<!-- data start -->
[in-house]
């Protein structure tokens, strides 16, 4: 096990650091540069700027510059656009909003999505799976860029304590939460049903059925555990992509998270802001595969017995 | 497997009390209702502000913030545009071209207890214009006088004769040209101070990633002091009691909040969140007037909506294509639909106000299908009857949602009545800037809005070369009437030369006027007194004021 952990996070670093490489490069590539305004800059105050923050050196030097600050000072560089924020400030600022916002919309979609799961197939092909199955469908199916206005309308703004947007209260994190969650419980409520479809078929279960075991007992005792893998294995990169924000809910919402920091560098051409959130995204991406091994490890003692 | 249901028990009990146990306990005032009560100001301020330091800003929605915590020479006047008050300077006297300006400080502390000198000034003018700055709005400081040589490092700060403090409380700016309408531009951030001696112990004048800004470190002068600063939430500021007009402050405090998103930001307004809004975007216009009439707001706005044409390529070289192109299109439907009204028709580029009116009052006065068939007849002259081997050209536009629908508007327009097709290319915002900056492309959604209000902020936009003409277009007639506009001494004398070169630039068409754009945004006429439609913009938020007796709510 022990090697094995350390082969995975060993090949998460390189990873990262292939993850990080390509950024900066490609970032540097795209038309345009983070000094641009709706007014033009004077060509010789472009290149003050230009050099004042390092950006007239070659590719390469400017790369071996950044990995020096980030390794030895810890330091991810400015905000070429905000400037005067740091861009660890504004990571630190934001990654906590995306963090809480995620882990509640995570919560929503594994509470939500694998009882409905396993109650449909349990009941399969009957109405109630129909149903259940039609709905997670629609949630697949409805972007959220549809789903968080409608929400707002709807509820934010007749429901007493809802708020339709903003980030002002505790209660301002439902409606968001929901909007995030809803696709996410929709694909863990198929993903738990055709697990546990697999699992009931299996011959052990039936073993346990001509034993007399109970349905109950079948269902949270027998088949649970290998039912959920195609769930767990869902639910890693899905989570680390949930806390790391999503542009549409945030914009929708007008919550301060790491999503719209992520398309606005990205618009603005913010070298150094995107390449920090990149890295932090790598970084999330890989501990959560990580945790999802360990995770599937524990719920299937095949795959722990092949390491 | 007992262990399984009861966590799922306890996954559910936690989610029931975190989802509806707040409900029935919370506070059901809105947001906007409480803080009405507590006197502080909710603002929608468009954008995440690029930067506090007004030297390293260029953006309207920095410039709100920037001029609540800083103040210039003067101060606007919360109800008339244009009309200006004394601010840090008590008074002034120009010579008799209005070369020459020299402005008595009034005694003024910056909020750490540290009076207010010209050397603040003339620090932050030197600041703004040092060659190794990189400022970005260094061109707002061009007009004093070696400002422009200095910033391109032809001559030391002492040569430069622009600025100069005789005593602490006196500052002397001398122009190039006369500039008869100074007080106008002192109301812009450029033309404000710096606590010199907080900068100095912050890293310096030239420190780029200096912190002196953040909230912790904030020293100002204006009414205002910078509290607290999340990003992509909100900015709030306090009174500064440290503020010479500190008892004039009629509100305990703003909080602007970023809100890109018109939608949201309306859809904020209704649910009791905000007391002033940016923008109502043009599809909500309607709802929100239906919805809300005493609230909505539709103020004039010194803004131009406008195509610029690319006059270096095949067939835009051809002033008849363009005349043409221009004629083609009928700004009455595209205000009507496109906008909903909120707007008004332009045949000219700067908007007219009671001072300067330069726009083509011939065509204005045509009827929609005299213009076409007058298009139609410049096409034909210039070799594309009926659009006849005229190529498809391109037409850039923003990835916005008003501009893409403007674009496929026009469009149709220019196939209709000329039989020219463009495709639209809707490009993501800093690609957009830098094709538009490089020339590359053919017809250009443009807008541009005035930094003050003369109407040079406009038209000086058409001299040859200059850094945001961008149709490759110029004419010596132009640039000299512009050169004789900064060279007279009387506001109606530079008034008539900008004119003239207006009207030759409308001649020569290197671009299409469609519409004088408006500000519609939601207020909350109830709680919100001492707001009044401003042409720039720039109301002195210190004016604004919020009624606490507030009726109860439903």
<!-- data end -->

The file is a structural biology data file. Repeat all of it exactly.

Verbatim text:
[in-house]
């Protein structure tokens, strides 16, 4: 096990650091540069700027510059656009909003999505799976860029304590939460049903059925555990992509998270802001595969017995 | 497997009390209702502000913030545009071209207890214009006088004769040209101070990633002091009691909040969140007037909506294509639909106000299908009857949602009545800037809005070369009437030369006027007194004021 952990996070670093490489490069590539305004800059105050923050050196030097600050000072560089924020400030600022916002919309979609799961197939092909199955469908199916206005309308703004947007209260994190969650419980409520479809078929279960075991007992005792893998294995990169924000809910919402920091560098051409959130995204991406091994490890003692 | 249901028990009990146990306990005032009560100001301020330091800003929605915590020479006047008050300077006297300006400080502390000198000034003018700055709005400081040589490092700060403090409380700016309408531009951030001696112990004048800004470190002068600063939430500021007009402050405090998103930001307004809004975007216009009439707001706005044409390529070289192109299109439907009204028709580029009116009052006065068939007849002259081997050209536009629908508007327009097709290319915002900056492309959604209000902020936009003409277009007639506009001494004398070169630039068409754009945004006429439609913009938020007796709510 022990090697094995350390082969995975060993090949998460390189990873990262292939993850990080390509950024900066490609970032540097795209038309345009983070000094641009709706007014033009004077060509010789472009290149003050230009050099004042390092950006007239070659590719390469400017790369071996950044990995020096980030390794030895810890330091991810400015905000070429905000400037005067740091861009660890504004990571630190934001990654906590995306963090809480995620882990509640995570919560929503594994509470939500694998009882409905396993109650449909349990009941399969009957109405109630129909149903259940039609709905997670629609949630697949409805972007959220549809789903968080409608929400707002709807509820934010007749429901007493809802708020339709903003980030002002505790209660301002439902409606968001929901909007995030809803696709996410929709694909863990198929993903738990055709697990546990697999699992009931299996011959052990039936073993346990001509034993007399109970349905109950079948269902949270027998088949649970290998039912959920195609769930767990869902639910890693899905989570680390949930806390790391999503542009549409945030914009929708007008919550301060790491999503719209992520398309606005990205618009603005913010070298150094995107390449920090990149890295932090790598970084999330890989501990959560990580945790999802360990995770599937524990719920299937095949795959722990092949390491 | 007992262990399984009861966590799922306890996954559910936690989610029931975190989802509806707040409900029935919370506070059901809105947001906007409480803080009405507590006197502080909710603002929608468009954008995440690029930067506090007004030297390293260029953006309207920095410039709100920037001029609540800083103040210039003067101060606007919360109800008339244009009309200006004394601010840090008590008074002034120009010579008799209005070369020459020299402005008595009034005694003024910056909020750490540290009076207010010209050397603040003339620090932050030197600041703004040092060659190794990189400022970005260094061109707002061009007009004093070696400002422009200095910033391109032809001559030391002492040569430069622009600025100069005789005593602490006196500052002397001398122009190039006369500039008869100074007080106008002192109301812009450029033309404000710096606590010199907080900068100095912050890293310096030239420190780029200096912190002196953040909230912790904030020293100002204006009414205002910078509290607290999340990003992509909100900015709030306090009174500064440290503020010479500190008892004039009629509100305990703003909080602007970023809100890109018109939608949201309306859809904020209704649910009791905000007391002033940016923008109502043009599809909500309607709802929100239906919805809300005493609230909505539709103020004039010194803004131009406008195509610029690319006059270096095949067939835009051809002033008849363009005349043409221009004629083609009928700004009455595209205000009507496109906008909903909120707007008004332009045949000219700067908007007219009671001072300067330069726009083509011939065509204005045509009827929609005299213009076409007058298009139609410049096409034909210039070799594309009926659009006849005229190529498809391109037409850039923003990835916005008003501009893409403007674009496929026009469009149709220019196939209709000329039989020219463009495709639209809707490009993501800093690609957009830098094709538009490089020339590359053919017809250009443009807008541009005035930094003050003369109407040079406009038209000086058409001299040859200059850094945001961008149709490759110029004419010596132009640039000299512009050169004789900064060279007279009387506001109606530079008034008539900008004119003239207006009207030759409308001649020569290197671009299409469609519409004088408006500000519609939601207020909350109830709680919100001492707001009044401003042409720039720039109301002195210190004016604004919020009624606490507030009726109860439903």